Mustard Seed Faith – Msgr. Charles McGlinn

Msgr. Charles McGlinn’s Homily July 19, 2020

“I’m sure that some of you may be acquainted with Fr. Francis Hund, a priest of the Archdiocese. When Fr. Francis was first ordained his first assignment was at Queen of the Holy Rosary church where I happened to be pastor. If you know Fr. Francis, he has a rural background. He loves to grow things, especially flowers. We had a couple of flower boxes on our back porch and one spring he challenged me. He said, ‘Charlie, let’s plant some flowers and I’ll bet you mine grow faster and more beautiful than yours.’ I said, ‘okay’. So anyway we planted our stuff and I know very little about planting flowers, but we planted everything and then that night I got up and I planted some more into his flower box. I planted some popcorn, some grass seed and some beans. He was very excited when he saw these things germinate, but after a while he got suspicious and he showed me his pitiful looking flower box. Then he looked right at me and he quoted our Lord’s words in the Gospel today when he said, ‘An enemy has done this.’ I think the parable that Jesus tells us today is that there is evil in the world. He’s trying to tell Christians how they are to react to evil as they see it in the world today. There is both good and both evil and above all we are to let God be the judge. We can judge people’s actions, but we can never judge people’s hearts because we don’t know their hearts. God alone knows the hearts of everyone and he is the perfect judge.

Jesus goes on to tell a couple more parables in today’s Gospel and both have a very similar meaning. The first is about the mustard seed, a very small and insignificant looking seed, but when you plant it and it starts to grow it can become into a rather large shrub where even the birds can build their nests. The third parable is about a woman who has a very small amount of yeast, but she mixes it with a lot of flour and transforms that flour into suitable bread dough and both parables, I think, have to tell us never doubt the contribution you can make toward the building of the Kingdom of God. If you think you don’t have much to give of yourself, God can take whatever you have and transform it and make it something truly beautiful and significant, so never doubt what God has given you to help build his Kingdom.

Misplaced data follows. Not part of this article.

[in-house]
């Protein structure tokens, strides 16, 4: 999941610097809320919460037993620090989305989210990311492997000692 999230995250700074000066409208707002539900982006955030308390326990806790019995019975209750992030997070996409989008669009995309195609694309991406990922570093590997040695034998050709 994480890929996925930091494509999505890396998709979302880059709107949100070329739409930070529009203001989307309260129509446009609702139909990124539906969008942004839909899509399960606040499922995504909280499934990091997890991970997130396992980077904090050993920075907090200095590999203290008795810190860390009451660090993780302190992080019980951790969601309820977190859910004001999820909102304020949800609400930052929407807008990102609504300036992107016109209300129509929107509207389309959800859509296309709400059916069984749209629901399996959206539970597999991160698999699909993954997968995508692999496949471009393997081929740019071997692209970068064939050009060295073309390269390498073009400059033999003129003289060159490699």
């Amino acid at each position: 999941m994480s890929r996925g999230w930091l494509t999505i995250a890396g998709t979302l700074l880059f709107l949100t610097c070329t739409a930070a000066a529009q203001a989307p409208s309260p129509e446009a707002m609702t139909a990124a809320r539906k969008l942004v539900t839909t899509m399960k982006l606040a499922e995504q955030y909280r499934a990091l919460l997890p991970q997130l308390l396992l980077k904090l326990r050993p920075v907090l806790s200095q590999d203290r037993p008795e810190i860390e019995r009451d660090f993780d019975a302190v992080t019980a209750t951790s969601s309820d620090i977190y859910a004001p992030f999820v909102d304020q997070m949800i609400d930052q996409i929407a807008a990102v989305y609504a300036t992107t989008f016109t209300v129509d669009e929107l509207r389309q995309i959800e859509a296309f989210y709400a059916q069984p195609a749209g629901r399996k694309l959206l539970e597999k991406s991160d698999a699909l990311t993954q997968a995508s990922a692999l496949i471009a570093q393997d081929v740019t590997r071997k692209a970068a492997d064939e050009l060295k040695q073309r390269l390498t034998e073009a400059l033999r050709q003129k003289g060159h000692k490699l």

There is a story about New Zealand and in the early days when Christians came to evangelize New Zealand there was a young woman who loved to hear the missionaries preach and she loved to sing the hymns that they sang and finally she became a Christian herself and was baptized, but she had a neighbor who was really resentful of her. He was resentful of all Christians taking over their native religion and on this one occasion this man had a potato with him and she was walking down the street he threw the potato at her and hit her. Well, it hurt, but what did she do? How did she react to this affront to her dignity? She picked up the potato and took it home. She cut it up into little pieces and planted the pieces and that fall she presented this man with a bushel basket of potatoes from the one he threw at her. So Jesus is always telling us, ‘Don’t return evil for evil, but return good for the evil done to you. Pray for those who persecute you. Give people the benefit of the doubt. Be loving and merciful as your father is loving and merciful.’

I have a little prayer that I’d like to share with you. I entitled this prayer, ‘Mustard Seed Faith.’

Jesus Savior give us faith
Heartfelt faith in faithful deed
What power we experience
Though faith be small as mustard seed

Mustard seed faith if real and true
Brings peace of mind and soul
And changes us miraculously
Life becomes full and whole

Jesus touch our lives with faith
Help us trust in you
Be our power in daily life
In grief be our strength too

Jesus Servant King and Lord
May the seeds of our faith grow
And help the faith of others
When the seeds of faith we sow

Make us your true servants Lord
Sowers of your seed
Jesus give us loving faith
If only small as mustard seed”